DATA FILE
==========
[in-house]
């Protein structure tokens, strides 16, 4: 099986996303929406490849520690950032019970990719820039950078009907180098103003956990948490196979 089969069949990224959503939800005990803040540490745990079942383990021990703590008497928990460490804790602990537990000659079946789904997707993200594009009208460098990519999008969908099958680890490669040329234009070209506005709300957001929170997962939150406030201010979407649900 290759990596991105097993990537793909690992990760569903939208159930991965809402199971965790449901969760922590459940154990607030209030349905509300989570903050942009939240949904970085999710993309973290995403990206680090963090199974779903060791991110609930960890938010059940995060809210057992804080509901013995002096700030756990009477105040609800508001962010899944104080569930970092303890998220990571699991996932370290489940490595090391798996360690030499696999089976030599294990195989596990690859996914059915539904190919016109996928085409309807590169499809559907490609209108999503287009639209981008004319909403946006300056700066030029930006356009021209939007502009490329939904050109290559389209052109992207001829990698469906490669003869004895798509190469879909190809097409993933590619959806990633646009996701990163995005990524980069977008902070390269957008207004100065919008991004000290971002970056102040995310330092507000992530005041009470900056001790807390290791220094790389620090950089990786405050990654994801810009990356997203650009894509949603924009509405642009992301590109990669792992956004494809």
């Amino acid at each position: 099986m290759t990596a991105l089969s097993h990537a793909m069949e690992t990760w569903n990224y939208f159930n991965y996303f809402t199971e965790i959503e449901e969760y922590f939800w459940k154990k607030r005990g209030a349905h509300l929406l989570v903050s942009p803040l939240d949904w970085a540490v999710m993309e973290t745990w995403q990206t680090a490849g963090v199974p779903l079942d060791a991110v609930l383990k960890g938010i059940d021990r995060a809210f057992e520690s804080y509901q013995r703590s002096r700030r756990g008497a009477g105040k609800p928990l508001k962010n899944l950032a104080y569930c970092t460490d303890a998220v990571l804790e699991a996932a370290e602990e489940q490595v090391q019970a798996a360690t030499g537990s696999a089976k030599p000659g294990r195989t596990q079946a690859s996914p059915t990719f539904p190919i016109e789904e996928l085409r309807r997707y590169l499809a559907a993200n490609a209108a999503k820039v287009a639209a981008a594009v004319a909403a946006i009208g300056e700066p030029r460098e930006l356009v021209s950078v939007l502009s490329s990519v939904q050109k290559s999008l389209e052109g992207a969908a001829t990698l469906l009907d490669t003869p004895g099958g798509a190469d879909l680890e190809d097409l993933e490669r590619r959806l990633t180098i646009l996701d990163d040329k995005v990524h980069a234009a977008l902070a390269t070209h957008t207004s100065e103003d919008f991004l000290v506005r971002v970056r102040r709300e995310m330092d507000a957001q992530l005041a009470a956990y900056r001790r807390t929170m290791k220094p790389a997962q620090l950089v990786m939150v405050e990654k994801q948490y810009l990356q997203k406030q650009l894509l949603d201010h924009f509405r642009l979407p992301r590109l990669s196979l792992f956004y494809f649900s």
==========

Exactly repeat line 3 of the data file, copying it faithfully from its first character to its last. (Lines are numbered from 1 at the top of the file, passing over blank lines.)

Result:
């Amino acid at each position: 099986m290759t990596a991105l089969s097993h990537a793909m069949e690992t990760w569903n990224y939208f159930n991965y996303f809402t199971e965790i959503e449901e969760y922590f939800w459940k154990k607030r005990g209030a349905h509300l929406l989570v903050s942009p803040l939240d949904w970085a540490v999710m993309e973290t745990w995403q990206t680090a490849g963090v199974p779903l079942d060791a991110v609930l383990k960890g938010i059940d021990r995060a809210f057992e520690s804080y509901q013995r703590s002096r700030r756990g008497a009477g105040k609800p928990l508001k962010n899944l950032a104080y569930c970092t460490d303890a998220v990571l804790e699991a996932a370290e602990e489940q490595v090391q019970a798996a360690t030499g537990s696999a089976k030599p000659g294990r195989t596990q079946a690859s996914p059915t990719f539904p190919i016109e789904e996928l085409r309807r997707y590169l499809a559907a993200n490609a209108a999503k820039v287009a639209a981008a594009v004319a909403a946006i009208g300056e700066p030029r460098e930006l356009v021209s950078v939007l502009s490329s990519v939904q050109k290559s999008l389209e052109g992207a969908a001829t990698l469906l009907d490669t003869p004895g099958g798509a190469d879909l680890e190809d097409l993933e490669r590619r959806l990633t180098i646009l996701d990163d040329k995005v990524h980069a234009a977008l902070a390269t070209h957008t207004s100065e103003d919008f991004l000290v506005r971002v970056r102040r709300e995310m330092d507000a957001q992530l005041a009470a956990y900056r001790r807390t929170m290791k220094p790389a997962q620090l950089v990786m939150v405050e990654k994801q948490y810009l990356q997203k406030q650009l894509l949603d201010h924009f509405r642009l979407p992301r590109l990669s196979l792992f956004y494809f649900s």